Consider this a public service announcement, as well as a lesson in cooking 101: to cook pasta, boil water first.
Three American students living abroad in Florence, Italy, learned this the hard way this week when they started a fire in their apartment by cooking pasta without the most basic of ingredients.
According to Italian newspaper La Nazione, the 20-year-old students brought home pasta from the supermarket, put the dry noodles straight into a pot without any water, and lit the stove. Instead of getting a delicious pasta dinner for three, the pot quickly burst into flames and caused a fire. The group called upon local firefighters who promptly extinguished the fire — perhaps with water? — and apart from some damaged “kitchen furniture,” it appears that no one was harmed.
The girls told the police on the scene that they earnestly did not know water was needed to cook pasta. Of course this begs the question: Had no one in the group ever made pasta or seen anyone else — on TV, in a movie, at home — make pasta? Perhaps they had trouble understanding the cooking instructions in Italian? Or perhaps they had heard somewhere that you could sear pasta until it’s cooked?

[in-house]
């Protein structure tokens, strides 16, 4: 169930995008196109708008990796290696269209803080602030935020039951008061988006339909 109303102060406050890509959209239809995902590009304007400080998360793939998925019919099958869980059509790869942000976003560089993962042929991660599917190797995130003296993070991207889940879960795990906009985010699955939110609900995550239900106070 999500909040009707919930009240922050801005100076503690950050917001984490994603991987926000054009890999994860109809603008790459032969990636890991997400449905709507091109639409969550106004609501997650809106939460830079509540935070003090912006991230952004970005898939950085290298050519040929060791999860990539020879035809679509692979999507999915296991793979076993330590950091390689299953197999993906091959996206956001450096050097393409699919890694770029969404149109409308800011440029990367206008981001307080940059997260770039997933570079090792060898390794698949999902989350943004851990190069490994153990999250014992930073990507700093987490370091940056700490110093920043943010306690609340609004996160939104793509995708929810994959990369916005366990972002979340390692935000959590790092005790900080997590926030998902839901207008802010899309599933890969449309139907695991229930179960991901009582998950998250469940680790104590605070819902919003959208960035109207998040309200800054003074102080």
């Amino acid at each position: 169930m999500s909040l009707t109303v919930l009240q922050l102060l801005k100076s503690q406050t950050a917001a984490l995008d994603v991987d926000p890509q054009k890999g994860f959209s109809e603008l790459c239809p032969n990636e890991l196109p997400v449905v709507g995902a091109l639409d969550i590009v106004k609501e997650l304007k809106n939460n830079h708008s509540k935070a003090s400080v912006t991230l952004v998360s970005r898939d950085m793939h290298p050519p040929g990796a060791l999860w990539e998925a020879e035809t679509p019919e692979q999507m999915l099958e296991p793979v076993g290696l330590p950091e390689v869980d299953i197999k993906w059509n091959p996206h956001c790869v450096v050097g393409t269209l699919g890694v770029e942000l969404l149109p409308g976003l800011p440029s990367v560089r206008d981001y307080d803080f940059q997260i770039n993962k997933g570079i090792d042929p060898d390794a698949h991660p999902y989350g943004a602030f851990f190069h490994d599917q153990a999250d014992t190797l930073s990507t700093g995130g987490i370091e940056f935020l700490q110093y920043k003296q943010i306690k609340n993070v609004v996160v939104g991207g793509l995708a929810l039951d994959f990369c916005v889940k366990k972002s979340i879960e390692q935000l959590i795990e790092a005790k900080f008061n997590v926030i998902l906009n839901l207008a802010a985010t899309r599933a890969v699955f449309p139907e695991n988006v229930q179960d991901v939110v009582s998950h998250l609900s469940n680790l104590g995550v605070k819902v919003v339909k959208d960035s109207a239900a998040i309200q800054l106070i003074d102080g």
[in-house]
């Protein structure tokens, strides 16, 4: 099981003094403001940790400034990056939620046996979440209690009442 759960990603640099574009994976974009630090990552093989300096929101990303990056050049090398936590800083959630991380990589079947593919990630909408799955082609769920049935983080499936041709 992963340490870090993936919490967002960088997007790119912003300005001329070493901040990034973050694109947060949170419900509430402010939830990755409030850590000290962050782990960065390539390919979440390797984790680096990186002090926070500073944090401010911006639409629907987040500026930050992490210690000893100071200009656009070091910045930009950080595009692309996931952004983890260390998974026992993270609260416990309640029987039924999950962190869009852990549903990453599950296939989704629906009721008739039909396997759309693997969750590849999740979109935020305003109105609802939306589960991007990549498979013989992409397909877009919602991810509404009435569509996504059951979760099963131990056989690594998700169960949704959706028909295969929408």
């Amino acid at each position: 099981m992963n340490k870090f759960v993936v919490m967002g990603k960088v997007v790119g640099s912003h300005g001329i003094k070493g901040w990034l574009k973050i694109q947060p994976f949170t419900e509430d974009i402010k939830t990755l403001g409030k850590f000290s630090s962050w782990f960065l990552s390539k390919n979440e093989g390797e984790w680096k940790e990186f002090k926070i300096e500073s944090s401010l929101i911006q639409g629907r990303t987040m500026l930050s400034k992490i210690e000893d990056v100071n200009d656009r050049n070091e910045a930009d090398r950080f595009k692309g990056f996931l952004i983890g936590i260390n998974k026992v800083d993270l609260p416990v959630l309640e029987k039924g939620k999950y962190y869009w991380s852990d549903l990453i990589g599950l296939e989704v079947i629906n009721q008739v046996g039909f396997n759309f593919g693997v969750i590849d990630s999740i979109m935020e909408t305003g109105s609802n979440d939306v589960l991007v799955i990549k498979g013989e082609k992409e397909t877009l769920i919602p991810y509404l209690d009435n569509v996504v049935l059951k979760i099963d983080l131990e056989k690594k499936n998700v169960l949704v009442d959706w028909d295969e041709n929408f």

Not surprisingly, Italian commenters on the story left some pretty snarky remarks.
Another sought to find a logical reason for the students’ absurd cooking fail: “It derives from the fact that in the USA everything is bought already COOKED, American women in the kitchen are a disaster, they do not even know how to make a hard egg.”
One even warned others not to be “too ironic” in their comments, as “from one of those three could come the next US Secretary of State ... or the next president!”
But this story does have a happy ending. Upon hearing about the plight of the Americans and their difficulty with navigating a boiling pot of water, famed Florentine chef Fabio Picchi of the restaurant Cibréo offered them a free four-hour Italian cooking class. After learning some basics in the kitchen, the girls have been invited to have lunch together with the chefs at the restaurant.
When asked why he was so eager to help the exchange students (clearly in dire need of some direction in the kitchen), he told La Nazione: “I feel guilty, I feel there was a strong communication deficit on the part of this city.” By teaching them the basics of Italian cooking, the chef says, “I think this can be useful to them, but also to us. Understanding is always — with simplicity and cognition — what is beautiful and necessary."
No word yet whether the students have accepted Chef Picchi’s invitation, but it certainly seems that it would be a most beneficial learning experience for them.